Stick with me here for a moment as this post isn’t about a video game, it’s about being human.  I downloaded a game today from the Playstation Store called Papo & Yo.  I didn’t know anything about it except that I saw a trailer for it about a year ago and something in it had grabbed my attention.

Now I’ve played plenty of buddy games in my time, from Jak and Daxter to Ratchet and Clank.  I spent hours upon hours with Link and Midna, Wander and Agro.  I love the interactions, the snappy banter and the attachment that grows for your companion. But when Papo & Yo gave me control, the first thing I noticed was that I was all alone.  No pals around, just a small boy in a school uniform, somewhere deep within a Brazilian favela—a ghetto.

The only goal seemed to be to catch up to a young girl as the favela sprang to a magical life around her. Derelict houses got up and walked on four legs as I explored.  The old-fashioned keys of clockwork toys sprouted from the dingy walls, each composed entirely of glowing chalk lines.  It was beautiful.  Progression came quickly and I finally found my buddy, a tiny robot that clung to the boy’s back and acted as a little jet pack.  His name turned out to be Lula, not Papo or Yo.  In fact the boy’s was revealed to be Quico but I was having too much fun to consider who this Papo & Yo might actually be.

Together at last, we ran upon a creature.  A slumbering giant with horns sprouting from its head, we comically hopped on its massive belly for some extra spring needed to reach a high spot.  It woke and followed us and soon we discovered it loved coconuts.  Of course, we gathered them for it to eat.  We were bonding, building trust.  We used the coconuts as lures to get him to weigh down trigger plates and bowl over walls.  Harmless and helpful, I quickly found myself attached to him.

As some brightly colored frogs leapt out of a pipe, the monster playfully chased them, forgetting the coconuts entirely. I found this absolutely endearing.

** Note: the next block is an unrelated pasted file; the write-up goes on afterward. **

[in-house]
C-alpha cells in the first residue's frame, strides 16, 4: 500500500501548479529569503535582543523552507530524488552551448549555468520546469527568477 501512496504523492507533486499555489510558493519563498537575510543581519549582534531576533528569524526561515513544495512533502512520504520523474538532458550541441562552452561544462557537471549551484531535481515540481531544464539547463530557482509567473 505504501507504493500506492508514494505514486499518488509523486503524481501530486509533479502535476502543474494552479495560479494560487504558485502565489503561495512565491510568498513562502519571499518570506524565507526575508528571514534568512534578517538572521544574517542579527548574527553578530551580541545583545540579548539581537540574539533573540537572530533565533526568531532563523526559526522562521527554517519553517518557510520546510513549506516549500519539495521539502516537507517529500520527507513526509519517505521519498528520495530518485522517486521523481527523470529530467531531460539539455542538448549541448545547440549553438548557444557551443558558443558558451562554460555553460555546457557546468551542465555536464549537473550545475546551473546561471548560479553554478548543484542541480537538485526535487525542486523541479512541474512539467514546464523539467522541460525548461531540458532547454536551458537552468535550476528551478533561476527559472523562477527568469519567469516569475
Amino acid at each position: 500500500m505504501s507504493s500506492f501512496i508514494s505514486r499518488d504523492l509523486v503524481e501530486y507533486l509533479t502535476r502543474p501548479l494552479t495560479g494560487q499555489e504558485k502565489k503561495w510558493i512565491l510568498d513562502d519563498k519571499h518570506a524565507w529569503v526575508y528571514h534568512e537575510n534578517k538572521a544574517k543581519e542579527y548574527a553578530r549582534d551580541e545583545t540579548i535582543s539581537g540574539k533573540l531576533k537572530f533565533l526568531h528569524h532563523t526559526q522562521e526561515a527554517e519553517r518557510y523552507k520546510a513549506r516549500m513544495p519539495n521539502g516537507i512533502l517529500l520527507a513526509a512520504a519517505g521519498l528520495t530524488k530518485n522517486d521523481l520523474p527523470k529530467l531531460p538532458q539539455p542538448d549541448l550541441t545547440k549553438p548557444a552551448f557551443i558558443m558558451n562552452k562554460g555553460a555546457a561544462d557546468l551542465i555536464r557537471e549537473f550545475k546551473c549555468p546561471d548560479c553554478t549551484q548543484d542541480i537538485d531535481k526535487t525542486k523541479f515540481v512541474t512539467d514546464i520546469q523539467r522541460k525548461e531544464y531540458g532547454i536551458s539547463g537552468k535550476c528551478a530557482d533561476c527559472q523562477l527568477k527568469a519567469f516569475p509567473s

Until he caught one.

First, he ate it.  That didn’t feel right.  It seemed out of character for this gentle titan but before I could afford any time to consider why he did it, the beast transformed.  Bursting into flame and clearly enraged, it charged, grabbing the little boy in its powerful grip and viciously hurling him.  Hitting the ground, I regained control and ran but the monster was too fast and too big and too strong.  I was overtaken and thrown again, but this time the boy let loose a scream, the horrible, helpless scream of a small child.

At that moment, my stomach tightened as I painfully realized that I was acting out a metaphor.  I was playing a part in the designer’s allegory. Papo & Yo wasn’t some buddy adventure.  Papo & Yo was Papa y Yo.

Daddy and I.

I was finally able to escape the monster’s rage and find a cool, blue glob of something that calmed him back down. But our relationship wasn’t a friendship anymore. It was the uneasy alliance of a young boy needing vital assistance from a ticking time bomb with only a toy robot to protect him. Together they ventured out to locate a shaman who could cure the beast’s rage—the kind of magical solution only a child believes must exist.

High art is a bitter fruit. You must suffer to create it, and understand suffering to appreciate it.  What is it about pain that opens the door to human understanding?  Playing Papo & Yo, I feel like I experienced the intense betrayal a little boy must feel when his own father starts to beat him.  To tell a tale like this, you have to hurt.  You have to feel a pain that’s beyond anything most of us will ever understand.  I’m so thankful for my time with this game today, but fuck this guy’s dad for being the inspiration to make it.

Brett Haile is a writer and graphic artist living in Austin, Texas.